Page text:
However, Berry, a professor of British history at Newcastle University, is careful not to impose modern standards on events of long ago. She reminds us that, if problems developed, children would return to the hospital, which remained their faithful guardian. Hers is a more positive assessment than most readers will expect. It’s easy to criticise the cold regimentation of the hospital, much more difficult to notice the kindness swirling amid those endless rows of beds.
Helen Berry has produced a remarkable study, informative and impassioned. She also reminds us of the problems that face us now, such as the thousands of migrant children left in limbo without a passport. The eighteenth-century governors of the Foundling Hospital may have been paternalistic, but they were powerful lobbyists, arguing on behalf of children in cases of abuse and neglect with a passion that we still sorely need today.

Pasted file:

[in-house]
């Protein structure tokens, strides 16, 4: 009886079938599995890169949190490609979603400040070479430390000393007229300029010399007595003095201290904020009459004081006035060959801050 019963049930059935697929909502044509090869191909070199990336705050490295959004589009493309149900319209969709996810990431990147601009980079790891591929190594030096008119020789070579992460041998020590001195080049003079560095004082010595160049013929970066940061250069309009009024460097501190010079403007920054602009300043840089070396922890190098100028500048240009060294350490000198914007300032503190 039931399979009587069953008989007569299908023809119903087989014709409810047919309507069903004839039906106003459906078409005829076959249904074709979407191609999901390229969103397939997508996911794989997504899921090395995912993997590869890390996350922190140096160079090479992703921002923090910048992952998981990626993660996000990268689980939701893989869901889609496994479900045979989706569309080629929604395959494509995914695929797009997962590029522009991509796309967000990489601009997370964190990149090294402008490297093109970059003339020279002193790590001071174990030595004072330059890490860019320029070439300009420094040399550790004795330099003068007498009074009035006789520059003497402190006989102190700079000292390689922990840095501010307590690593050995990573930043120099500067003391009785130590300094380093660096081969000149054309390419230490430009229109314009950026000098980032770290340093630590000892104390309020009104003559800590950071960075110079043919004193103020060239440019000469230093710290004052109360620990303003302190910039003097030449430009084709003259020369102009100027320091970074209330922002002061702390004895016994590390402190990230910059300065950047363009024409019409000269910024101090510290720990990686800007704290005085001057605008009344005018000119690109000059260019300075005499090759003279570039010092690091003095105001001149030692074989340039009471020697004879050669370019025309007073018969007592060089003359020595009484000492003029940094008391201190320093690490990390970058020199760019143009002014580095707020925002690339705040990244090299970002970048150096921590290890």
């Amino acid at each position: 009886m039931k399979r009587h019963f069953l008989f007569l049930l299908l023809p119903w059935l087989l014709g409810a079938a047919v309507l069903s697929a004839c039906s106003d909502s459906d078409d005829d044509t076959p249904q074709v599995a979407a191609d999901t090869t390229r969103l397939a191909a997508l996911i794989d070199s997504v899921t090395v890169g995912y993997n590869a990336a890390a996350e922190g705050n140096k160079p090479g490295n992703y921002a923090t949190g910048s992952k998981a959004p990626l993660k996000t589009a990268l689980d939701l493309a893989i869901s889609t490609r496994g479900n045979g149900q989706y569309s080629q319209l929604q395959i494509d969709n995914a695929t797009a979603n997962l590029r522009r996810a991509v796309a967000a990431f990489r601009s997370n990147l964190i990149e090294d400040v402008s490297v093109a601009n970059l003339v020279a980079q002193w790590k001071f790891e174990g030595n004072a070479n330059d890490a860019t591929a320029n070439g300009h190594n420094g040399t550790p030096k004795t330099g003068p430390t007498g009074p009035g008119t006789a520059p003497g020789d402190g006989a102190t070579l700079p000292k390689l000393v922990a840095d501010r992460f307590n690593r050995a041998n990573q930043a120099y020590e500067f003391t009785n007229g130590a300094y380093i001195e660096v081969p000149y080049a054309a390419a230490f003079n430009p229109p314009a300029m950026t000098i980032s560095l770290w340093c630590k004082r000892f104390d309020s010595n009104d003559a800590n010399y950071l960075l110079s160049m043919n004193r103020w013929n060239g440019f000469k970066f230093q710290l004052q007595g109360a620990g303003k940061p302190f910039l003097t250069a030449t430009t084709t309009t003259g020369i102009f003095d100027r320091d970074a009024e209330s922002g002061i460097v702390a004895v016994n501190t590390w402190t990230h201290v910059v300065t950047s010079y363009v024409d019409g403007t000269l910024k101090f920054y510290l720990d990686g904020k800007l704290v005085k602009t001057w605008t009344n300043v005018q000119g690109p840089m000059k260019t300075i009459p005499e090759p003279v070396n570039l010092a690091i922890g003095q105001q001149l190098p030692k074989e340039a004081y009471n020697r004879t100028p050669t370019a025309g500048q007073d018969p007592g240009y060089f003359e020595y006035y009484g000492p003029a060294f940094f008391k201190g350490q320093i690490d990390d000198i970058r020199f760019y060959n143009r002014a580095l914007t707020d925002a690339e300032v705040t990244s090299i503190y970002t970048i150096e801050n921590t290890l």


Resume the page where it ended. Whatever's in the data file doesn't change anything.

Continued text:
Her well organised, workmanlike account concentrates on its 18th-century history and does an important job of clearing a way through a mass of repetitious detail, while acknowledging how telling and human that detail is. She is particularly good at interweaving a surviving autobiographical account by one foundling, George King, with records of many other lives, from foster mothers attempting to be reunited with the children they fostered to apprentices surviving abuse.